Carrick-a-Rede Rope Bridge is another GoT film location, serving Pyke in the Iron Islands, as this is where Balon Greyjoy and Euron Greyjoy encountered each other before the former’s demise. If you are actually on the bridge, you can feel that scene, only it’s brighter and less unnerving (well watch out for the person behind or in front of you, you’ll never know!). We didn’t have time to sail across the sea towards Rathlin Island, another major attraction, but I guess this is saved for future visit.
On the other side of the area, near Carrick-a-Rede car park, is Larrybane Quarry. At first it seemed like a boring empty space, but the quarry actually offered good view of the not-so-distant (and much smaller than Rathlin) Sheep Island and a more tranquil vibe away from the much-frequented rope bridge. This is the fourth GoT location we have visited, as Larrybane served as Renly Baratheon’s camp in season 2, making it a part of the Stormlands. In the show, this is where Brienne of Tarth was first seen, fighting with the Knight of Flowers.
Going back to the fictional Iron Islands, we visited next the quaint Ballintoy Harbour, going down a narrow road downhill towards the sea. This location appeared many times in the show, particularly as the entry point for Theon to Pyke and as an exit point for Arya Stark on her way to Essos. Truly, ‘all men must… travel’. I got a little bit adventurous and went down near the rock pools, savouring the salty air as the sun slowly showed hints of setting.
As it was nearing dusk, we made our way to the national icon, considered by some as the ‘Eight Wonder of the World’, the Giant’s Causeway. Ever since I came to the UK, it has always been on my bucket list to see with my own eyes and feel with my own hands these fascinating rock formations. And I wasn’t disappointed. Truly, nature has its ways of showing how life can be mystifying and exciting at the same time. So feeling like dwarves playing around, we stayed for a bit in this World Heritage Site and marvelled at the natural wonder. This the furthest north we’ve been, and the time came for us to head back; though not before visiting the last attraction – the Dark Hedges aka The Kingsroad.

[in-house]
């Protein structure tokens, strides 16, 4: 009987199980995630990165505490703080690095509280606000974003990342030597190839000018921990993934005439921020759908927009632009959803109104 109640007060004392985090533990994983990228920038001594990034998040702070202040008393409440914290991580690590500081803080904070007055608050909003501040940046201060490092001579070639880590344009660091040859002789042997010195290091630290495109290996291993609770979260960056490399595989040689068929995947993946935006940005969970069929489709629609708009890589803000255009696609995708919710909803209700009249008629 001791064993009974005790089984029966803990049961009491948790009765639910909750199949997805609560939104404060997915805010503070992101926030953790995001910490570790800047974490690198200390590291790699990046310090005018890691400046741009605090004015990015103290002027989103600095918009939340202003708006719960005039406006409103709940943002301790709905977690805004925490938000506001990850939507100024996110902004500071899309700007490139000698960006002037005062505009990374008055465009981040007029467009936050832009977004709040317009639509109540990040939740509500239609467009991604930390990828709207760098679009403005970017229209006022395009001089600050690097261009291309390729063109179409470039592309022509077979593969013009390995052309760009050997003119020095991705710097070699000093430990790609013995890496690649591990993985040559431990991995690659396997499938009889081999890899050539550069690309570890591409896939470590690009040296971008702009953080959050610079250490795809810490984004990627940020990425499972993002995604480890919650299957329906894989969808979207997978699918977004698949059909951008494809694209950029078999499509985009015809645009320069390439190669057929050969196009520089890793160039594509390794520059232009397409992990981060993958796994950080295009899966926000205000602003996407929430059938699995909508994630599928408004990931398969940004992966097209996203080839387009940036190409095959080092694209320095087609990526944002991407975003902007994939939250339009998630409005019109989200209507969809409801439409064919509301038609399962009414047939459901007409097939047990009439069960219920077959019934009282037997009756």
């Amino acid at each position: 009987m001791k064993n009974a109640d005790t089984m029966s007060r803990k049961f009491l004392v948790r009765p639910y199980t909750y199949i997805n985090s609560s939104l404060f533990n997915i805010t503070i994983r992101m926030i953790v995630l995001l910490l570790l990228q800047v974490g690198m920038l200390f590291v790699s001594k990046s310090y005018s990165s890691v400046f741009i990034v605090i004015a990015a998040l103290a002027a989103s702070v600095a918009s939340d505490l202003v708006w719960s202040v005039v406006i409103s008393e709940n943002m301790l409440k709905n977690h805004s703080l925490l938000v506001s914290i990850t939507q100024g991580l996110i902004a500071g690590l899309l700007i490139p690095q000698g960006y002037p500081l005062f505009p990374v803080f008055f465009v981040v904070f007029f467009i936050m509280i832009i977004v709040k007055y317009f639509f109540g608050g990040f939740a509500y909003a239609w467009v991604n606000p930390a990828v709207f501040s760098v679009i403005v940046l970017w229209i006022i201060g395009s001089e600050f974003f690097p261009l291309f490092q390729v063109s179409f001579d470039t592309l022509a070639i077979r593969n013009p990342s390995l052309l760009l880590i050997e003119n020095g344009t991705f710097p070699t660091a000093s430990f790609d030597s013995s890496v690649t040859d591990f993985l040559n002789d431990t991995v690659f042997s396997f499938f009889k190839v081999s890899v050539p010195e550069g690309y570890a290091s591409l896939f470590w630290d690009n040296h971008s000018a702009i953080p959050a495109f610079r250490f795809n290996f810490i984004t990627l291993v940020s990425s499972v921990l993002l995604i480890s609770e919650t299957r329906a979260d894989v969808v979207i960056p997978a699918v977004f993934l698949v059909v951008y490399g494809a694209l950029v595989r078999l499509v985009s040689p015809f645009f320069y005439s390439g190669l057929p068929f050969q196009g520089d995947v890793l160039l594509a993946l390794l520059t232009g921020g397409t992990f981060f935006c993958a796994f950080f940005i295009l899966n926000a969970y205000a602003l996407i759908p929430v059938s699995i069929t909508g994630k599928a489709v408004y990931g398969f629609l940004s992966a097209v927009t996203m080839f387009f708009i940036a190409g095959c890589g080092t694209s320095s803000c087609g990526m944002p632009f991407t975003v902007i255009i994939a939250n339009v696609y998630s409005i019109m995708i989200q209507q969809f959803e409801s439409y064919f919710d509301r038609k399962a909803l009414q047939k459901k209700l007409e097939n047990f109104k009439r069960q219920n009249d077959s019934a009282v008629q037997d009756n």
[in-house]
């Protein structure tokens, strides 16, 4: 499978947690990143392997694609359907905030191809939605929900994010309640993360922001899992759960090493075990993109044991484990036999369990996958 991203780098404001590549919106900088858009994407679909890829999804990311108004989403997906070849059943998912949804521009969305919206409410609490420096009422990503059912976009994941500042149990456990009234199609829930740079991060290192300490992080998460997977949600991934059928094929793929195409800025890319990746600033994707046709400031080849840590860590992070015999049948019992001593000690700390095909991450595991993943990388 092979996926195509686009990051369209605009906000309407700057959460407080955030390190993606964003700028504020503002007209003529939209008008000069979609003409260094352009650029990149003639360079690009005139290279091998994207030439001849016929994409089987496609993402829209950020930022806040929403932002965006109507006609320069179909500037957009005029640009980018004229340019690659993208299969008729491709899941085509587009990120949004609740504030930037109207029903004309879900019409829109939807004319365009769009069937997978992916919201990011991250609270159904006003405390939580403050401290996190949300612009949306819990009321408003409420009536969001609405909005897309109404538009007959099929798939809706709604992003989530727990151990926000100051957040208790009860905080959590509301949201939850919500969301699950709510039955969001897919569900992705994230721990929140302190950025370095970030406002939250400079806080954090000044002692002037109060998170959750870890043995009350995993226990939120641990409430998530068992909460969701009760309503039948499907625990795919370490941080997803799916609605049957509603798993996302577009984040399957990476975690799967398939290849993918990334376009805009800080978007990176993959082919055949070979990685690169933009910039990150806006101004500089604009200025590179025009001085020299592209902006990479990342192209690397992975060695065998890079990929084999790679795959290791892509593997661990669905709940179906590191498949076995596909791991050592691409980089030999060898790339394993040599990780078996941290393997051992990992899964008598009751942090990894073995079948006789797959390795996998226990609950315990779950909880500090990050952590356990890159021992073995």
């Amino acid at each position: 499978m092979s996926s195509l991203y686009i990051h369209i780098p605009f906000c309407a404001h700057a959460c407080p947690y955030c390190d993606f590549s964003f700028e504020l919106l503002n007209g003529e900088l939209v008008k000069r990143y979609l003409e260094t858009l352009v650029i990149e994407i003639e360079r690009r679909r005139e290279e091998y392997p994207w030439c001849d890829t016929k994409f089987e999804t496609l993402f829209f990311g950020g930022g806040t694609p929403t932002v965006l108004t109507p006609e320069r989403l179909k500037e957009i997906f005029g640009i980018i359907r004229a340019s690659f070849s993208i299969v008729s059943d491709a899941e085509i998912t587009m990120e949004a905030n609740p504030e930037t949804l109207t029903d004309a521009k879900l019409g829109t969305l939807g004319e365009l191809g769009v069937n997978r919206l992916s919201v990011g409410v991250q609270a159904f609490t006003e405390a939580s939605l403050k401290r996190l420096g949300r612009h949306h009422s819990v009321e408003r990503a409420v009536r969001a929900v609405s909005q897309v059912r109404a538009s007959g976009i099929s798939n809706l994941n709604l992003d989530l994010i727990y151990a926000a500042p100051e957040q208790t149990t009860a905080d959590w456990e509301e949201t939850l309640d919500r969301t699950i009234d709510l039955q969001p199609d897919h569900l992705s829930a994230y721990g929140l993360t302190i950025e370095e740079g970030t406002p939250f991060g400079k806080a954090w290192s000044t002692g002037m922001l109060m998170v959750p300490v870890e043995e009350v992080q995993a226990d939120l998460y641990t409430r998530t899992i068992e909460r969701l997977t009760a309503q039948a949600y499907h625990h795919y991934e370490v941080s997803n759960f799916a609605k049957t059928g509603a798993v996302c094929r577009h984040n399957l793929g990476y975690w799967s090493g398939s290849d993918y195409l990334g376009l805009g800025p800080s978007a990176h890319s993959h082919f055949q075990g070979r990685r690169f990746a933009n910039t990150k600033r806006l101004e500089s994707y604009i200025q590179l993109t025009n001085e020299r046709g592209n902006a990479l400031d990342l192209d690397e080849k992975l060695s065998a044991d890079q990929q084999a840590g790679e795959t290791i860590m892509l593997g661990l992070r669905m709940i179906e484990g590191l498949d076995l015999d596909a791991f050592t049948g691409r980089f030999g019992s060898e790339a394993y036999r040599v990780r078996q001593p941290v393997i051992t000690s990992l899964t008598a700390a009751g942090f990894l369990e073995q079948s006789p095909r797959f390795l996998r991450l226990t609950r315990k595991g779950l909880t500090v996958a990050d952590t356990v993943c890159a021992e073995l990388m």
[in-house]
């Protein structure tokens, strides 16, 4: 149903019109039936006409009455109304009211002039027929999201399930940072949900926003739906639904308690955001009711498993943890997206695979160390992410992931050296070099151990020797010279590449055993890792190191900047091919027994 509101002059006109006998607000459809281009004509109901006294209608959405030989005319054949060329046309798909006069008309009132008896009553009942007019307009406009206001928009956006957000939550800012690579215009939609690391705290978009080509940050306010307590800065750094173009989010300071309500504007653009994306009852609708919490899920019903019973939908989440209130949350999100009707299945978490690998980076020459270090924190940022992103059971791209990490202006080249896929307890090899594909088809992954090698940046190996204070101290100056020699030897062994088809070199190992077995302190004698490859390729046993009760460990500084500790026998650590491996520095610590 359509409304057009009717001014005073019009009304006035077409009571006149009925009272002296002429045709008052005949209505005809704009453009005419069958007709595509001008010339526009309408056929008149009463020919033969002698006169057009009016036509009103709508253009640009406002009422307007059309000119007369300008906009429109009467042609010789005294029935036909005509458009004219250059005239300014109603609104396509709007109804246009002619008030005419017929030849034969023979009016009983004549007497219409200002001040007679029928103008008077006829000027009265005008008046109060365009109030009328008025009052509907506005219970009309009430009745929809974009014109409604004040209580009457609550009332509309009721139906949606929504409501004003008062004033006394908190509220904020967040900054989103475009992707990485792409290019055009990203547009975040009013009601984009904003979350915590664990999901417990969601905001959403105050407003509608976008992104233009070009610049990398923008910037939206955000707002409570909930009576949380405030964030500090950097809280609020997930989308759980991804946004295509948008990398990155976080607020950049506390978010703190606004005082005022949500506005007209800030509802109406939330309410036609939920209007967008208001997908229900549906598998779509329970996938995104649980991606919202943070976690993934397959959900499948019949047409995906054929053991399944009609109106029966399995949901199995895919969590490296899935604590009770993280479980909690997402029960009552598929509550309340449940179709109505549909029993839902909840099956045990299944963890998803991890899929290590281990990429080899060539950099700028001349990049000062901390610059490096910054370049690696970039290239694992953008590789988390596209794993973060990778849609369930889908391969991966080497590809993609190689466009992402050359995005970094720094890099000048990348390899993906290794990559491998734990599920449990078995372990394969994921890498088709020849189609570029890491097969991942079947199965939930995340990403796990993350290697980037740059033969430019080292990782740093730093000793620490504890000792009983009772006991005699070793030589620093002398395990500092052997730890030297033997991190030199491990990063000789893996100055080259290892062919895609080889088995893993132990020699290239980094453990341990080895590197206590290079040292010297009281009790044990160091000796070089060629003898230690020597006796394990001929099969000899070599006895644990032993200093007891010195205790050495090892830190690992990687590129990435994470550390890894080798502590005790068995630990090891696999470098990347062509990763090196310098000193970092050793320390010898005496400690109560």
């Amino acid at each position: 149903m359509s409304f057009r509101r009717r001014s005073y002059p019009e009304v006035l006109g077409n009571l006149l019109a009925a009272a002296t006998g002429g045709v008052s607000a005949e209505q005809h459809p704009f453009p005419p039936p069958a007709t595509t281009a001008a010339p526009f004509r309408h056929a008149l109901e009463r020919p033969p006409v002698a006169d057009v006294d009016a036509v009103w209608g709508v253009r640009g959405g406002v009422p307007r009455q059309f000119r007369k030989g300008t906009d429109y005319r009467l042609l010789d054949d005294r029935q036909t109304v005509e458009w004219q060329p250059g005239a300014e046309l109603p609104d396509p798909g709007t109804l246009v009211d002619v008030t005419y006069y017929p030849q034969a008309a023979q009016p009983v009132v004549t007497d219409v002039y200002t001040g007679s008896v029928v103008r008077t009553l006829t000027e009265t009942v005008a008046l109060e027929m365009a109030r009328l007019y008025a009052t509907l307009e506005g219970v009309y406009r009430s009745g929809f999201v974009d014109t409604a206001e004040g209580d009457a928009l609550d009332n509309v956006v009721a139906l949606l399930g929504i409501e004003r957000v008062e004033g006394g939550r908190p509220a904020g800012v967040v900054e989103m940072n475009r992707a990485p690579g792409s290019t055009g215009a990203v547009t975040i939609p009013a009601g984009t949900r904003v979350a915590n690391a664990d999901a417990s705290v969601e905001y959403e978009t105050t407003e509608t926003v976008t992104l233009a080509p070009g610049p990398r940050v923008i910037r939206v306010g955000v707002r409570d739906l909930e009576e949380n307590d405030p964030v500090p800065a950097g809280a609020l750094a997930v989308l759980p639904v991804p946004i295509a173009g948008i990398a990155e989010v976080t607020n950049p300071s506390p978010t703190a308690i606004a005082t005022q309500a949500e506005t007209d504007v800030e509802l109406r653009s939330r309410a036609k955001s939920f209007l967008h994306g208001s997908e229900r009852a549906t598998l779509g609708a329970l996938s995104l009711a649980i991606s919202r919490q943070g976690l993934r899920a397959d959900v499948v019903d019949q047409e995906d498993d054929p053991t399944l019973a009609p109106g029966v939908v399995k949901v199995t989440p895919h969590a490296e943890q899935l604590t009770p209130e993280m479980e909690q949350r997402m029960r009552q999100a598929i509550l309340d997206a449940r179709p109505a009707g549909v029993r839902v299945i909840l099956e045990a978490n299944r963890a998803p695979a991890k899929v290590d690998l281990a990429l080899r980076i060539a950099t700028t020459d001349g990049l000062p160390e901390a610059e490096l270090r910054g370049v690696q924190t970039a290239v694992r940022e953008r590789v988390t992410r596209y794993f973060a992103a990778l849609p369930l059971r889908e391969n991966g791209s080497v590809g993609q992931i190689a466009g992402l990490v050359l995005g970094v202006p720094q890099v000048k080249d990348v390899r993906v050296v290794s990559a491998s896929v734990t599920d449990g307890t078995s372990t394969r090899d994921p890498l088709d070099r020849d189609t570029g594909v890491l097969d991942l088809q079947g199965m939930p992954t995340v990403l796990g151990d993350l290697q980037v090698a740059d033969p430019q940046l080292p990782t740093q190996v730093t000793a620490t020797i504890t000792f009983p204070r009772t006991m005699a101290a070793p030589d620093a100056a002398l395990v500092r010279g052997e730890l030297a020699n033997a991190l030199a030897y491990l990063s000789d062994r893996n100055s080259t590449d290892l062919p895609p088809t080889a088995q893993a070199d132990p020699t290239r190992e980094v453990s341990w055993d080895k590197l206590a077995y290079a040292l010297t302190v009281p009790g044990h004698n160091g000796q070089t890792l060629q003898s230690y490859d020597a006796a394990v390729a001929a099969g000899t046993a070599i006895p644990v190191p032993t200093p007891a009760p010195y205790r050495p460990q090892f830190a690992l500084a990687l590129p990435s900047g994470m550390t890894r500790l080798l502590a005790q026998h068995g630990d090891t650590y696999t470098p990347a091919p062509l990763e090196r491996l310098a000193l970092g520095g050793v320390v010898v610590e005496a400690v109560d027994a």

Planted in the 18th Century by the Stuart family, the intertwined beech trees that looked like a canopy are very charming and emanated a medieval and eerie aura (I guess the almost twilight atmosphere contributed to it). We were given the chance to appreciate the surroundings and have photo opportunity, relived the moment in the show when Arya escaped from King’s Landing as she joined the Night’s Watch posed as a boy. And then it was time to say goodbye and get back to Belfast.
A WHALE OF A TIME
We may not have completed the entire Causeway Coastal Route, but the historical gems, natural wonders and film locations we’ve explored proved enough to appreciate the striking County Antrim. In my mind I thought, ‘what more if we did visit them all?’Tips:1. Northern Ireland is still part of the UK. So if you’re a British passport holder,then no Visa required.
- When doing the coastal route, it is of course best if you have own transportation so you can stop anywhere, anytime. Or just join a tour company. Both have pros and cons anyway!
- Always wear comfortable clothing and shoes, snacks and water. Lots of walking required!
- Bring binoculars; on a clear day, you may see Scottish islands across the Narrow Sea! North Channel I mean…
- It is advised to buy combined ticket entries for Carrick-a-Rede Rope Bridge and Giant’s Causeway rather than buying separate tickets. Cheaper and faster entry. Oh come on, you’re already there, might as well maximize the trip!
- Take time to speak with locals; appreciate the Irish accent.
- Northern Ireland in general and County Antrim in particular have a lot more to offer. Visit the website www.discovernorthernireland.com for more information.
Ahh, charming villages, seaside escapes – defo a game of goals worth winning! And while you’re planning your next getaway with family or friends, let me share this Irish saying: “May the road rise up to meet you. May the wind be always at your back. May the sun shine warm upon you face…”
Now go explore!*Watch this short clip by international traveler Richard Bangs:Sent from my iPhone